News Column

JSCU Receives IMLS African-American Museum Grant

July 23, 2014

CHARLOTTE, N.C., July 23 -- Johnson C. Smith University issued the following news:

The James B. Duke Memorial Library at Johnson C. Smith University has received a $96,665 grant from the Institute of Museum and Library Services (IMLS) African History and Culture to fund a traveling exhibition and public programs that illuminate cultural traditions of giving in African-American communities. The two-year project is titled Giving Back: The Soul of Philanthropy Reframed and Exhibited.

The grant will enable community advisors, partners and the library staff to develop an exhibition with accompanying programming materials that will be shared with HBCUs and cultural institutions across the South. It is also designed to have a long-term benefit for JCSU's students, faculty and the community.

"This grant demonstrates the university's vision to enjoy strong community relations and strategic partnerships with businesses, corporations and professional organizations," said Monika Rhue, director of the James B. Duke Memorial Library and director of the project. Partners on the IMLS-funded project include Bennett College, The Black Benefactors,, Blair Caldwell African American Research Library, Buffalo Soldiers National Museum, Foundation for the Mid South, Levine Museum of the New South, Prairie View A&M University and The Denver Foundation.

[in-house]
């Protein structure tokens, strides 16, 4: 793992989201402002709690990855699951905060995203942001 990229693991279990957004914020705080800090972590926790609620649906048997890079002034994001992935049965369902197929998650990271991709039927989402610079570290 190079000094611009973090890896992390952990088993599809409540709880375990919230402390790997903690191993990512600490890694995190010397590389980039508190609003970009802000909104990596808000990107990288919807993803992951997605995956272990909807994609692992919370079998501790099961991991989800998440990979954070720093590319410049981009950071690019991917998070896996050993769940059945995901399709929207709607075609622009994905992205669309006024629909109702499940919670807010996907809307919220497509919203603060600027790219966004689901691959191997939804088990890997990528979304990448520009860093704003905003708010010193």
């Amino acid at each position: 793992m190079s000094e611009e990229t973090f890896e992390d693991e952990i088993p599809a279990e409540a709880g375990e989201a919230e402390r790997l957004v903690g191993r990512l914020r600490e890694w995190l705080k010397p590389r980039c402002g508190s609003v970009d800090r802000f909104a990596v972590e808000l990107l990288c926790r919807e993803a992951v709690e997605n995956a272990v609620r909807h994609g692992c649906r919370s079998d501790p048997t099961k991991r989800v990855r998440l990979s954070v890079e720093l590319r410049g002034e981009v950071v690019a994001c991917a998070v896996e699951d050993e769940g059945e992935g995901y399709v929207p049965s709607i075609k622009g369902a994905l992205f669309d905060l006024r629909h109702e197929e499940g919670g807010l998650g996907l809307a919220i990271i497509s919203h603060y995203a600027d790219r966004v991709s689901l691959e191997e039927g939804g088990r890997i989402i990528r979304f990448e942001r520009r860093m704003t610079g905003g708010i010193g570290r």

The exhibition will illustrate the history of Black philanthropy through artful photography and insightful first-person narratives. The JCSU library staff will work with author Valaida Fullwood, photographer Charles Thomas and members of the giving circle New Generation of African American Philanthropists (NGAAP-Charlotte) to design, curate and fabricate the exhibition as well as create collateral educational and marketing materials in print and online. It will contain original photographs and stories from the book "Giving Back: a Tribute to Generations of African-American Philanthropy."

African Americans are often left out of the conversation and recognition of giving unless fame and wealth are associated, according to Fullwood. The book points out that stories of ordinary African Americans giving to charitable causes are rarely heard. The stories more often feature Black people as only beneficiaries or people in need.

Rhue said the exhibition will benefit the larger community by providing a more comprehensive story, making the point that African Americans give a higher percentage of their discretionary income to charitable causes than any other racial group in America.

"This partnership with JCSU is the fulfillment of a longtime aspiration because influencing the next generation of givers is a priority of our giving circle, New Generation of African American Philanthropists," said Fullwood. "Our aim has been to use artful photography and storytelling to ignite a movement of conscientious philanthropy by empowering a generation of Americans to recognize their power and responsibility to give back."

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Source: Targeted News Service

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